Purple and green make an elegant side with this combination of warm purple potatoes,
celery and scallions, all made sweet with balsamic syrup and garnished with potato lace.
Beach, Fla., obliges with her side of
Carolina white rice cooked with chorizo.
As the sausage cooks in the pan with
olive oil, it releases a fluorescent orange
color, which turns the rice a soft, vibrant
orange. She finishes with a bit of green
onion, which pops against the orange, she
says, adding that it’s very tasty.
Kristine Subido, executive chef at WAVE,
W Chicago—Lakeshore, likes to flavor and
color risotto sides. Green onion and ginger
pesto risotto is one of her favorites, inspired
by a Chinese restaurant’s barbecue sauce
for chicken. For her bright-green pesto, she
purées green onions, fresh ginger, garlic
and sea salt in warm oil. She adds the pesto
to the cooked risotto and finishes with
Parmesan cheese and a hit of butter.
He thought to make couscous more
colorful and flavorful by adding chopped
tomatoes. Later, he thought further and
decided that rather than preparing the
couscous with water or chicken stock, he
might use regular store-bought tomato
juice, cooking three parts juice to one
part water. “It’s the most amazing color to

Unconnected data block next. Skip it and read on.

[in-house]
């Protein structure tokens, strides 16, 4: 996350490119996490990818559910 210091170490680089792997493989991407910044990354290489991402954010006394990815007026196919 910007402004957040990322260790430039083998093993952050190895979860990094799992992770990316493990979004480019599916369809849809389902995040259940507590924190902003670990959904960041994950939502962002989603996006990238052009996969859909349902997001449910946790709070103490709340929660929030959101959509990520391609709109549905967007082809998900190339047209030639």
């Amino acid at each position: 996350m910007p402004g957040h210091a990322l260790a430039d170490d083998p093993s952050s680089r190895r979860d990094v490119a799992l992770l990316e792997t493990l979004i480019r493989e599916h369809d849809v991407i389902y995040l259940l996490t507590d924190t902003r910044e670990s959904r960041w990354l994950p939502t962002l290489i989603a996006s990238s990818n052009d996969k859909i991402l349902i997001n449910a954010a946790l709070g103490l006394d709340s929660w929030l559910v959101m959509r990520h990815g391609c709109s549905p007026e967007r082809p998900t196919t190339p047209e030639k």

put with white fish, and has great flavor.
You can add chopped black olives for a
red and black side dish,” he says.
Lobster macaroni and cheese is wildly
popular at Kane Steakhouse, partly because
Ganem doesn’t skimp on the vibrant lobster
meat, which also infuses the sauce with red.
(It doesn’t hurt that he uses a combination
of blue cheese, Gruyere and—for memory’s
sake—American cheese for the sauce.)
using whole sugar snap peas, artichoke
hearts, tomatoes and capers. He pours a
white wine/butter sauce over the chicken
breast, adds the colorful ragoût and tops
with thin fried prosciutto crumbled like
Charred corn and a fresh cilantro chiffonade
make Kane Steakhouse’s Jalapeño Corn
Pudding so appetizing.
Brodie notices that vegetable ragoûts are
popular on menus right now using all kinds
of flavorful vegetables, such as fiddlehead
fern, fresh peas, small onions, shaved corn
and roasted or shaved garlic, as well as all
colors of root vegetables.
Color may very well be at the center of side
dishes that last through time, Prosperi says.
“We eat with our eyes. Our eyes give us that
Prosperi with Métro Bis finds his red wine
and mushroom risotto mimics the bright,
earthy colors of fall. He roasts together
tan/brown hen of the woods mushrooms
and bright orange/yellow chicken of the
woods mushrooms, and tops his deep, rich
burgundy-red wine risotto with them.
RAGOÛT TO RAVE ABOUT
Though it can be considered a sauce,
a hearty ragoût also makes a fun side.
McDaniel makes a colorful edamame/
roasted corn/diced tomato ragoût to go
with Copper River salmon. He makes
another ragoût to go with chicken piccata,
Jody Shee, an Olathe, Kan.-based freelance
writer and editor, previously was editor of a
foodservice magazine. She has 20 years of
food-writing experience and writes the blog